Testicular Torsion is twisting of the spermatic cord. This may occur at any age, but it is most common in adolescents. Testicular Torsion may result following strenuous exercise or for no apparent reason. Symptoms include sudden, severe pain that may occur in association with nausea, vomiting, and abdominal pain; tender, swollen testis; and/or reddening (erythema) of the skin of the scrotum.

Orchitis is inflammation of the testicle. Symptoms include pain and swelling of one or both testes. In severe cases, orchitis may be associated with fever, nausea, and/or vomiting. Such inflammation can occur in association with epididymitis or may be caused by mumps.

Standard Therapies

A diagnosis of epididymitis is made based upon a thorough clinical evaluation, a detailed patient history, identification of characteristic findings and a variety of specialized tests. Such tests may include urine analysis to detect the presence of bacteria, which can cause epididymitis.

Treatment of epididymitis consists of bed rest, elevation of and placement of ice packs on the scrotum, and drug therapy to relieve pain (e.g., with analgesics). When epididymitis is caused by bacterial infection, antibiotic drug therapy is given (e.g., with ampicillin, amoxicillin or trimethoprim). Surgical drainage may be required if an abscess forms. If bacterial epididymitis occurs repeatedly due to chronic inflammation of the urethra (urethritis) or the prostate (prostatitis), additional episodes may be prevented by surgical removal of a portion of the spermatic duct (vasectomy). In those forms of epididymitis that are sexually transmitted, the sexual partner of the infected individual may also require antibiotic drug therapy.

In nonbacterial forms of epididymitis, symptoms may be relieved in some cases by nerve block of the spermatic cord with a local anesthetic.

It is very important that any pain or swelling in the scrotum receives prompt medical attention.

Investigational Therapies

Information on current clinical trials is posted on the Internet at All studies receiving U.S. government funding, and some supported by private industry, are posted on this government web site.

For information about clinical trials being conducted at the NIH Clinical Center in Bethesda, MD, contact the NIH Patient Recruitment Office:

Tollfree: (800) 411-1222
TTY: (866) 411-1010

For information about clinical trials sponsored by private sources, contact:

Epididymitis Resources



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Al-Taheini KM, Pike J, Leonard M. Acute epididymitis in children: the role of radiologic studies. Urology. 2008;71:826-829.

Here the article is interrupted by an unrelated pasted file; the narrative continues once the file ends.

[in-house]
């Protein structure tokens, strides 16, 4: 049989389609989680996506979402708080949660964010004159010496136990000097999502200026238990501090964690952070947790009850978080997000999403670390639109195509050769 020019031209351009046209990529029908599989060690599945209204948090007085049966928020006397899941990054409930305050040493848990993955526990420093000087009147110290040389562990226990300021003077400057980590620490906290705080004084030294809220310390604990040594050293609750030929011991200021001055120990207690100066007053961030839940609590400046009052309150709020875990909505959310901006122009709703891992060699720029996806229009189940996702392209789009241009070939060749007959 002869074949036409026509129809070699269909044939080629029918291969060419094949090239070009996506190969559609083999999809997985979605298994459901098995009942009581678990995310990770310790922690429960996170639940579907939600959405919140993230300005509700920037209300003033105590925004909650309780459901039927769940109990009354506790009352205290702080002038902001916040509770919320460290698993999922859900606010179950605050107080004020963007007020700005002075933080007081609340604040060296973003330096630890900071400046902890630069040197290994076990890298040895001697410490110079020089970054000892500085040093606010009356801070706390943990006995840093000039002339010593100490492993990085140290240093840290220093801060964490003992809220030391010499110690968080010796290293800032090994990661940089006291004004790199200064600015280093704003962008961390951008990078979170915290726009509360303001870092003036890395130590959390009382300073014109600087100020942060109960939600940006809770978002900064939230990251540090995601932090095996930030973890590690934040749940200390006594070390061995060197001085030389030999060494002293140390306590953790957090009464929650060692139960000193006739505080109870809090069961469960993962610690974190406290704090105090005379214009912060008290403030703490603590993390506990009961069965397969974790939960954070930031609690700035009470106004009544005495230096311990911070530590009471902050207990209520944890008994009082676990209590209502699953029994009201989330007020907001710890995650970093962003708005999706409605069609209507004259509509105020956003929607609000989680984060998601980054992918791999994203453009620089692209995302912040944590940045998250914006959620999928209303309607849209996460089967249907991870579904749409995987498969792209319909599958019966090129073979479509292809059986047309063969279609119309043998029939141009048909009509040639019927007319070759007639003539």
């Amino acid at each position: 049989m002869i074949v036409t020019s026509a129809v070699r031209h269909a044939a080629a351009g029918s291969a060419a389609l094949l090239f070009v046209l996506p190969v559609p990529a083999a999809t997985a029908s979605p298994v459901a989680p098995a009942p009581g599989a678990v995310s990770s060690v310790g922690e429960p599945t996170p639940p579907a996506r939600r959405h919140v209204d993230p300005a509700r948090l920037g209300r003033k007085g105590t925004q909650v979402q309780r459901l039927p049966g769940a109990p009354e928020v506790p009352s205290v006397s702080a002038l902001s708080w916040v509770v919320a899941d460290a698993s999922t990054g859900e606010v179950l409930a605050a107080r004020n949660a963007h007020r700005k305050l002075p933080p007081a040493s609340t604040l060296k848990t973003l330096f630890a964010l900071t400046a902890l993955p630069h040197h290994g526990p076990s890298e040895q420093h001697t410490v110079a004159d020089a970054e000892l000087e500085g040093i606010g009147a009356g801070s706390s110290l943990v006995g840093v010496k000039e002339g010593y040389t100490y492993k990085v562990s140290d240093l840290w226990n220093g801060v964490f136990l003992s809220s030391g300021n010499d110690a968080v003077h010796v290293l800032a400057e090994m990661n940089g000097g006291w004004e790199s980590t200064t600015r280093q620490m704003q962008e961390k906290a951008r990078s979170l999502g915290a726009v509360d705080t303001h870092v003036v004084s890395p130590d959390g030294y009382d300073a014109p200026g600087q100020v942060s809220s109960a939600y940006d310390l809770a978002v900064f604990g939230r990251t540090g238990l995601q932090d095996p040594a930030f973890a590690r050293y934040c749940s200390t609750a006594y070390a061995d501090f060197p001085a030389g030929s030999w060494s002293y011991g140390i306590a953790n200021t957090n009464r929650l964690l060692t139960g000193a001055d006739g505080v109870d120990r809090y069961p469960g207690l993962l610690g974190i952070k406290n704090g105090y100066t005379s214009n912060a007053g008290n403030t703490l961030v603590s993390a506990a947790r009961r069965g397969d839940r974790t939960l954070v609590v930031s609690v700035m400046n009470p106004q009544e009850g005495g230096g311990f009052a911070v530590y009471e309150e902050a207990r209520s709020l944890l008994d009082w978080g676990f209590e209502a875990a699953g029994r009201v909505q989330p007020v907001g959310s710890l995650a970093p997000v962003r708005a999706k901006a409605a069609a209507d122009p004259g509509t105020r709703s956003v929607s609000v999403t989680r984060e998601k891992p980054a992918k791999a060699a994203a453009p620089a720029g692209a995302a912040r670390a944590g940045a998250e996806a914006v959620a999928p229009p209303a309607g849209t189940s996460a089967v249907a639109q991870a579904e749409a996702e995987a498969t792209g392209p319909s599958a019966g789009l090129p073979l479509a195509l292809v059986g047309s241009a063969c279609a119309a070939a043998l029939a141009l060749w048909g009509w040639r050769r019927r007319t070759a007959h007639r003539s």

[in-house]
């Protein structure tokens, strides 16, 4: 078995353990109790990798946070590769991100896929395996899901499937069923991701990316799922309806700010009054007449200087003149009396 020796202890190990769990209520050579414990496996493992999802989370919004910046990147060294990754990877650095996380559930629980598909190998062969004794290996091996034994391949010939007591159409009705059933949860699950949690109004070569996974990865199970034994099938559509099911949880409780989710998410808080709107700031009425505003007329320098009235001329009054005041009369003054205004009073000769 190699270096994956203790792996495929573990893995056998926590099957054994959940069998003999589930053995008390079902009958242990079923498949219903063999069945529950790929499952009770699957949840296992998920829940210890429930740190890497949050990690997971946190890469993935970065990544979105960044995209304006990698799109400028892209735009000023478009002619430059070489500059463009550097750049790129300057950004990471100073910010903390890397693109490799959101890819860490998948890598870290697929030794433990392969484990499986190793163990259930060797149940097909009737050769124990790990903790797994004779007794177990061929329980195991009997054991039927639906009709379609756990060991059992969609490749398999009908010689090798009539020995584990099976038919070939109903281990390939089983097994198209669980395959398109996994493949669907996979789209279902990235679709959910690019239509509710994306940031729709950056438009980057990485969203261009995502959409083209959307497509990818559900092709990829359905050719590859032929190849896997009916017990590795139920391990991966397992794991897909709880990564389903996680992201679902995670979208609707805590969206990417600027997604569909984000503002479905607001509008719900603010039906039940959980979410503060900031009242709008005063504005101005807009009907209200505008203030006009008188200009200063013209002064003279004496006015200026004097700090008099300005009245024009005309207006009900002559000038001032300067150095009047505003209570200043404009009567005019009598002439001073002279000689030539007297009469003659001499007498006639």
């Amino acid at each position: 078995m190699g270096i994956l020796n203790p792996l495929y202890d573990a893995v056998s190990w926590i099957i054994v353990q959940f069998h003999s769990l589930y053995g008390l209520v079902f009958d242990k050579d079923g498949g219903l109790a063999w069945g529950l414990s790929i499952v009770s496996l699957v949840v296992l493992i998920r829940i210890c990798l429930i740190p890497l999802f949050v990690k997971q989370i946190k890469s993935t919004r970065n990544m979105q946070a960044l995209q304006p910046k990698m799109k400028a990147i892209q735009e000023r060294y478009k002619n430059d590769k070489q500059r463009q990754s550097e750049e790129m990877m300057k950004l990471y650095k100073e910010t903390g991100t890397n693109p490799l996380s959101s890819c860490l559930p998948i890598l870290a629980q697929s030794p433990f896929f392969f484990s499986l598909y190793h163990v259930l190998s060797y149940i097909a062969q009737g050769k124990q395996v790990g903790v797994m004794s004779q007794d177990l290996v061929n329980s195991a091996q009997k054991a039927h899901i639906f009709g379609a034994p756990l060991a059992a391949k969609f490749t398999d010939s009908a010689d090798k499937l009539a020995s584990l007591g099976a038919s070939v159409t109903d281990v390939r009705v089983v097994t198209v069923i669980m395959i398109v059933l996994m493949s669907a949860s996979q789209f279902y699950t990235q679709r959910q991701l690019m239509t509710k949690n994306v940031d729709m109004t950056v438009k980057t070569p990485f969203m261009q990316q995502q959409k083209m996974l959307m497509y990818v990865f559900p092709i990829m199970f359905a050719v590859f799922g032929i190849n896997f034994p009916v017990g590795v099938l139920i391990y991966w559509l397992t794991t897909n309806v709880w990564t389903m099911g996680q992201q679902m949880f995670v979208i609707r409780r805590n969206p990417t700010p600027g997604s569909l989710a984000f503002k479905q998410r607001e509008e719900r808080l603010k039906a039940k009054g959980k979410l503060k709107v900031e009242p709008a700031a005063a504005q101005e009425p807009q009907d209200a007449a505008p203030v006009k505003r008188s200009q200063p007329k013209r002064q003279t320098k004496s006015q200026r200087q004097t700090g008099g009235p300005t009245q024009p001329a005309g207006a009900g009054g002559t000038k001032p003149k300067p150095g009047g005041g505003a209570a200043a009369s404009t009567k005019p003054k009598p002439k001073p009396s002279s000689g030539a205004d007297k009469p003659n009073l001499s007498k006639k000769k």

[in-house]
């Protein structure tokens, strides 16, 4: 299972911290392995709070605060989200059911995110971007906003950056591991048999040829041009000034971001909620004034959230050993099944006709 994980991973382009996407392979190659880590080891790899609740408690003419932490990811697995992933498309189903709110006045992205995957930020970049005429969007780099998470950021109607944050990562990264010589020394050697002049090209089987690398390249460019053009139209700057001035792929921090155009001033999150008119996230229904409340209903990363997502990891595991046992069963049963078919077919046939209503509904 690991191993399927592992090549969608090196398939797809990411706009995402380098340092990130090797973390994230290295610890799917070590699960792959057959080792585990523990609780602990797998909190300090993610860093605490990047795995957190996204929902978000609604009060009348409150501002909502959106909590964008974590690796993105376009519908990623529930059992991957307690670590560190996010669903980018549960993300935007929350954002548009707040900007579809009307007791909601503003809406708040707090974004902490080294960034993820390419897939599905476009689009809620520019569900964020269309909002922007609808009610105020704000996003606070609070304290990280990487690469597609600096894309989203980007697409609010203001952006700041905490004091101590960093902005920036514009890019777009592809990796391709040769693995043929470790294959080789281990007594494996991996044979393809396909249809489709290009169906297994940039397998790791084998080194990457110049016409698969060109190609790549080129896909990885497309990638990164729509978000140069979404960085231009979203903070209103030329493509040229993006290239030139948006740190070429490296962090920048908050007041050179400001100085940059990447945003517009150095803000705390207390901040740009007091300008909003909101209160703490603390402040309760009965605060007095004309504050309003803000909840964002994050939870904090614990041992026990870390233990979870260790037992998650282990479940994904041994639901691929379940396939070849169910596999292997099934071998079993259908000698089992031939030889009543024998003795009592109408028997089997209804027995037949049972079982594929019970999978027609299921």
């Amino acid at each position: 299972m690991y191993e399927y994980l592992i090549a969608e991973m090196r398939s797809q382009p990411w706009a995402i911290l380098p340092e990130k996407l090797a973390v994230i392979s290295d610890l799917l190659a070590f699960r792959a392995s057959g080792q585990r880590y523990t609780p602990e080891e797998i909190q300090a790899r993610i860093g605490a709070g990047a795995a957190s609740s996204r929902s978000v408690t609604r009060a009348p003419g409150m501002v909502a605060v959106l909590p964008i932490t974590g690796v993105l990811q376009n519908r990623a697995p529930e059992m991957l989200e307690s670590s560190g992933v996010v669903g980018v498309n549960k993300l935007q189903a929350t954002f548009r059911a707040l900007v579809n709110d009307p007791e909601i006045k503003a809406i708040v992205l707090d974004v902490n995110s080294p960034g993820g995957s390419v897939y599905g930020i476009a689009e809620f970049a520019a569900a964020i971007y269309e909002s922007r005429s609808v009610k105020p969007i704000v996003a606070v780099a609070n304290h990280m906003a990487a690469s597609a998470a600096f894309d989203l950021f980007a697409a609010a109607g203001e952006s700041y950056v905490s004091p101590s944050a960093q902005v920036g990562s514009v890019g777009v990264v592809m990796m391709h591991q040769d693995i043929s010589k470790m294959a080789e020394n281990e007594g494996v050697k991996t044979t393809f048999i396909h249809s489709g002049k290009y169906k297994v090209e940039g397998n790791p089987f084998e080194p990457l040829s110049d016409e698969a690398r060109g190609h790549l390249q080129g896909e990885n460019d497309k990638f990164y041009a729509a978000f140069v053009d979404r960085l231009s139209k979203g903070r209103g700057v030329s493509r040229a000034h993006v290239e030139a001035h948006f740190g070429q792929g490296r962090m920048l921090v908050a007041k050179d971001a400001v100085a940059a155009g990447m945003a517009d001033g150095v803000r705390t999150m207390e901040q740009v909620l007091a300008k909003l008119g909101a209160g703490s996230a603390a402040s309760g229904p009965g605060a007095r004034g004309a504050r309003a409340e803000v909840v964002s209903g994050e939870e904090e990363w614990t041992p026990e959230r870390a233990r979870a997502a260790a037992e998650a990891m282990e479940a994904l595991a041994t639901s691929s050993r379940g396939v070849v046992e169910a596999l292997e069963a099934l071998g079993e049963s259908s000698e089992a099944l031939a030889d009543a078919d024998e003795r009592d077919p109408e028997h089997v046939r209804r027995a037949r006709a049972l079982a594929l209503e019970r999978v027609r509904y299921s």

Tracy CR, Steers WD, Costabile R. Diagnosis and management of epididymitis. Urol Clin North Am. 2008;35:101-108.

Nikolaou M, Ikonomidis I, Lekakis I, Tsiodras S, Kermastinos D. Amiodarone-induced epididymitis: a case report and review of the literature. Int J Cardiol. 2007;121:e15-16.

Liu HY, Fu YT, Wu CJ, Sun GH. Tuberculosis epididymitis: a case report and literature review. Asian J Androl. 2005;7:329-332.

Haecker FM, Hauri-Hohl A, von Schweinitz D. Acute epididymitis in children: a 4-year retrospective study. Eur J Pediatr Surg. 2005;15:180-186.

Nickel JC. Chronic epididymitis: a practical approach to understanding and managing a difficult urologic enigma. Rev Urol. 2003;5:209-215.

Lau P, Anderson PA, Giacomantonio JM, Schwarz RD. Acute epididymitis in boys: are antibiotics indicated? Br J Urol. 1997;797-800.

Gordon LM, Stein SM, Ralls PW. Traumatic epididymitis: evaluation with color Doppler sonography. AJR Am J Roentgenol. 1996;166:1323-1325.

Tubridy C, Sinert R. Epididymitis. Emedicine Journal, November 29 2007. Available at: Accessed on: July 23, 2008.

Mayo Clinic for Medical Education and Research. Epididymitis. November 20, 2007. Available at: Accessed On: July 23, 2008.

The information in NORD’s Rare Disease Database is for educational purposes only. It should never be used for diagnostic or treatment purposes. If you have questions regarding a medical condition, always seek the advice of your physician or other qualified health professional. NORD’s reports provide a brief overview of rare diseases. For more specific information, we encourage you to contact your personal physician or the agencies listed as “Resources” on this report.

Report last updated: 2009/05/15 00:00:00 GMT+0